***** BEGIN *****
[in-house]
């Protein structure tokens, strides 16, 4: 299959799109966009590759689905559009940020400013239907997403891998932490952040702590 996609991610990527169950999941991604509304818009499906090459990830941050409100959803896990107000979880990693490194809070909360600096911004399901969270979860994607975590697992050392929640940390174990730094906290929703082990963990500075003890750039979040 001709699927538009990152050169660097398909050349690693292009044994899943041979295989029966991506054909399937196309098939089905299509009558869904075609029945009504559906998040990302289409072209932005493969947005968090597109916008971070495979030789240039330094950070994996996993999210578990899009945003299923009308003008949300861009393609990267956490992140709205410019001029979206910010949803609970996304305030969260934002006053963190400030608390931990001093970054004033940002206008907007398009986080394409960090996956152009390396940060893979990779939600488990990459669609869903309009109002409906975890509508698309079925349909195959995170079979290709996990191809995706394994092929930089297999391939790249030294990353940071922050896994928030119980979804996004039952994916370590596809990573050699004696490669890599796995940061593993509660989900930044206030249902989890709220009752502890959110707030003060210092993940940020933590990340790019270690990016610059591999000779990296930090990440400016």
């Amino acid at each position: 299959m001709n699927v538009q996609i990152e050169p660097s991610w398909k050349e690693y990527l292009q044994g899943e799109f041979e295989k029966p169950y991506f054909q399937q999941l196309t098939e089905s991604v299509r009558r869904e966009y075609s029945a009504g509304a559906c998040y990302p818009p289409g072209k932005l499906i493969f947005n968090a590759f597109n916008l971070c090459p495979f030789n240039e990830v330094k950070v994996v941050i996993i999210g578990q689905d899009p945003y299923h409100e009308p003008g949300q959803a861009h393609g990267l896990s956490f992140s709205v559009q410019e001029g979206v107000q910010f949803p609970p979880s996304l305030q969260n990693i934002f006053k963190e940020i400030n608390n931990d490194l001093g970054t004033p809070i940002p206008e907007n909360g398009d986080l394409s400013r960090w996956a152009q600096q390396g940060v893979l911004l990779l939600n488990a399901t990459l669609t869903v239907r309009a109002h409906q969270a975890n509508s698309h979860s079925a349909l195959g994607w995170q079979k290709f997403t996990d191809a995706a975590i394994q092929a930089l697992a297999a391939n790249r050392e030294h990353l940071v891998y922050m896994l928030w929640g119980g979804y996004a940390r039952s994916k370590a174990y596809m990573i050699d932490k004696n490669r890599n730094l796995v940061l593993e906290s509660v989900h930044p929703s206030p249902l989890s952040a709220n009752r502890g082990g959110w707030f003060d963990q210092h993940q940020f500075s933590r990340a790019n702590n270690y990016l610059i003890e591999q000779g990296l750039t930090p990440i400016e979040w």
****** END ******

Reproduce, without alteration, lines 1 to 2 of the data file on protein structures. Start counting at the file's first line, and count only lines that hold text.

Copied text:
[in-house]
């Protein structure tokens, strides 16, 4: 299959799109966009590759689905559009940020400013239907997403891998932490952040702590 996609991610990527169950999941991604509304818009499906090459990830941050409100959803896990107000979880990693490194809070909360600096911004399901969270979860994607975590697992050392929640940390174990730094906290929703082990963990500075003890750039979040 001709699927538009990152050169660097398909050349690693292009044994899943041979295989029966991506054909399937196309098939089905299509009558869904075609029945009504559906998040990302289409072209932005493969947005968090597109916008971070495979030789240039330094950070994996996993999210578990899009945003299923009308003008949300861009393609990267956490992140709205410019001029979206910010949803609970996304305030969260934002006053963190400030608390931990001093970054004033940002206008907007398009986080394409960090996956152009390396940060893979990779939600488990990459669609869903309009109002409906975890509508698309079925349909195959995170079979290709996990191809995706394994092929930089297999391939790249030294990353940071922050896994928030119980979804996004039952994916370590596809990573050699004696490669890599796995940061593993509660989900930044206030249902989890709220009752502890959110707030003060210092993940940020933590990340790019270690990016610059591999000779990296930090990440400016």